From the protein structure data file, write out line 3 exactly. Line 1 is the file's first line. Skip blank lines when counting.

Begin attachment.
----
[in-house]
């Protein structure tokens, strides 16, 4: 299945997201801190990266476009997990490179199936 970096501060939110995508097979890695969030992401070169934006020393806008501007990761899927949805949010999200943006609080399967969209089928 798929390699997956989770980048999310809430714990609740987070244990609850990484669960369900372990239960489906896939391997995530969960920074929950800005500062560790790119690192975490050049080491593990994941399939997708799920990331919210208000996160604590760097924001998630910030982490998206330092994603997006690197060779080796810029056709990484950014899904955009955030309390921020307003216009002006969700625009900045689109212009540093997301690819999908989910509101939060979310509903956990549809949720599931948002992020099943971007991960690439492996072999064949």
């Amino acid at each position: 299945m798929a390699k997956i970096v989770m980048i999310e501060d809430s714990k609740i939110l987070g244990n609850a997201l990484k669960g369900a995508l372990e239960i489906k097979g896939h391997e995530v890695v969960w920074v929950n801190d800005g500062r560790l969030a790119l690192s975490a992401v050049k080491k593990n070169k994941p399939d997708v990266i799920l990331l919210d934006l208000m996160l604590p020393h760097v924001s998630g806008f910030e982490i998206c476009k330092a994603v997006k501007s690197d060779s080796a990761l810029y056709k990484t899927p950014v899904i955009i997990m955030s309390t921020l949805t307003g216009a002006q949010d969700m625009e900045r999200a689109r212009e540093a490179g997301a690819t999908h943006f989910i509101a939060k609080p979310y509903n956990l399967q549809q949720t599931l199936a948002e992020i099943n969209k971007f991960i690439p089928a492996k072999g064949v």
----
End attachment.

């Amino acid at each position: 299945m798929a390699k997956i970096v989770m980048i999310e501060d809430s714990k609740i939110l987070g244990n609850a997201l990484k669960g369900a995508l372990e239960i489906k097979g896939h391997e995530v890695v969960w920074v929950n801190d800005g500062r560790l969030a790119l690192s975490a992401v050049k080491k593990n070169k994941p399939d997708v990266i799920l990331l919210d934006l208000m996160l604590p020393h760097v924001s998630g806008f910030e982490i998206c476009k330092a994603v997006k501007s690197d060779s080796a990761l810029y056709k990484t899927p950014v899904i955009i997990m955030s309390t921020l949805t307003g216009a002006q949010d969700m625009e900045r999200a689109r212009e540093a490179g997301a690819t999908h943006f989910i509101a939060k609080p979310y509903n956990l399967q549809q949720t599931l199936a948002e992020i099943n969209k971007f991960i690439p089928a492996k072999g064949v």